Google's Nest Buys Home Video Monitoring Vendor Dropcam
The Dropcam purchase by Nest Labs follows a string of other acquisitions by Google in the last few months. Earlier this month, Google announced the acquisition of satellite and satellite imaging vendor Skybox Imaging for $500 million. The Skybox deal will help keep Google Maps accurate with up-to-date imagery, while also contributing to other Google projects. Founded in 2009, Skybox Imaging builds satellites and software in the pursuit of scalable computing and analytics to help find answers to the world's most important geo-spatial problems regardless of data source, according to the company. In May 2014, Google bought mobile device management vendor Divide for an undisclosed price to help bolster and increase enterprise use of its Android-powered mobile devices in workplaces by offering increased security and compliance controls for businesses. Also in May, Google announced the purchase of Stackdriver, a Boston-based company that was started in 2012 to provide cloud application monitoring and data visualization services to users. On the same day, Google acquired Appetas, which helps restaurants build, maintain, promote and grow specialized Websites that serve the needs of the food industry. Google is shuttering Appetas as part of the purchase. On May 6, Google acquired Adometry, a marketing and advertising optimization company that uses software-as-a-service (SaaS)-based advanced analytics to process and analyze tens of billions of impressions and advertising transactions per month to identify what consumers are buying.Project Loon uses a series of high-altitude balloons to build a high-speed Internet network that could be used to bring affordable Internet service to far-flung locations around the world for the first time, according to Google. The experiment is being touted as a high-tech way to create Internet connections for two-thirds of the people in the world who currently don't have Internet access due to high costs and the difficulty of stringing connections in rural and far-flung parts of the world.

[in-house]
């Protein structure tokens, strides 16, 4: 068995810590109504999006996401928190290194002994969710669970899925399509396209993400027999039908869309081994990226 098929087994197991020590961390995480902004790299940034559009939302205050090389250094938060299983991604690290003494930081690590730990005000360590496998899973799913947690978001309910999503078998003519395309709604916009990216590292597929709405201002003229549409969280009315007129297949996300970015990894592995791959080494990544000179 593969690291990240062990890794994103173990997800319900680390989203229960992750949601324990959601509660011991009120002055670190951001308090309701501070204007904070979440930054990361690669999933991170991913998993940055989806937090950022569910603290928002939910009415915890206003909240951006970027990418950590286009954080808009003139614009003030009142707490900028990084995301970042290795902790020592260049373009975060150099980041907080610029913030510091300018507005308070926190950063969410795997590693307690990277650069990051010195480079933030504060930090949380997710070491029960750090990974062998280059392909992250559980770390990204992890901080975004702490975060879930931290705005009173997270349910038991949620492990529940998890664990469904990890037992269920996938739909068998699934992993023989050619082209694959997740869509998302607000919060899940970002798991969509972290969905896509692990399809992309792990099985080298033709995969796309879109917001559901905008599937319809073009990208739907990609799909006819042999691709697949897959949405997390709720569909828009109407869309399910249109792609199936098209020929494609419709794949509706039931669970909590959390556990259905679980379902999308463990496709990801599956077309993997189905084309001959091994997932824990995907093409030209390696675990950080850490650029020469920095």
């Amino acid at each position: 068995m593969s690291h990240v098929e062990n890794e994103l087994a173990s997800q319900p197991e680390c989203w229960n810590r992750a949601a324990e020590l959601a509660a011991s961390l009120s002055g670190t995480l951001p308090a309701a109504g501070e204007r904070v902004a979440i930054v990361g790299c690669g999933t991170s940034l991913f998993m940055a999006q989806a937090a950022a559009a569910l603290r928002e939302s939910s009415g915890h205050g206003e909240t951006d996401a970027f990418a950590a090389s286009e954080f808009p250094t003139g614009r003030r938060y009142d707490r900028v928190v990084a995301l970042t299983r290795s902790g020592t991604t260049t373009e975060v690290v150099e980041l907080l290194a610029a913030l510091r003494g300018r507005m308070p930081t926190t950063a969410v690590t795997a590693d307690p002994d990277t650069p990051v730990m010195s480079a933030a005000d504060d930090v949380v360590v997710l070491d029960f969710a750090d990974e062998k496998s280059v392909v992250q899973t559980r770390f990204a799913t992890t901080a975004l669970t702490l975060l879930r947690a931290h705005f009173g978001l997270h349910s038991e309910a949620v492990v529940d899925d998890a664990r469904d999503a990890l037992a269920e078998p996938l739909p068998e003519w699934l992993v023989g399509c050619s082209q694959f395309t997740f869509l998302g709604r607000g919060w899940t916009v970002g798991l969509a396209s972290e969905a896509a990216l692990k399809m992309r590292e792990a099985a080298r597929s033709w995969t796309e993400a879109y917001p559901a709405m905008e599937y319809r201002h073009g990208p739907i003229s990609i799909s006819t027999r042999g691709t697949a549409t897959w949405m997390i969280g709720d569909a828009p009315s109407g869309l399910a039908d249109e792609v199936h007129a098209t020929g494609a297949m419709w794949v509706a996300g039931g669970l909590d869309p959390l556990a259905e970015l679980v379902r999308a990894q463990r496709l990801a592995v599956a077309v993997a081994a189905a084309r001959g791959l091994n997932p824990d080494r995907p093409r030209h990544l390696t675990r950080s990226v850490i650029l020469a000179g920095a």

In April 2014, Google announced that it was getting into the high-altitude drone business with its purchase of Titan Aerospace in a move that is closely linked to Google's Project Loon efforts, which use high-altitude balloons to build a high-speed Internet network. High-altitude Internet networks have been on Google's radar since the company launched its Project Loon experiments in 2013, according to an eWEEK report.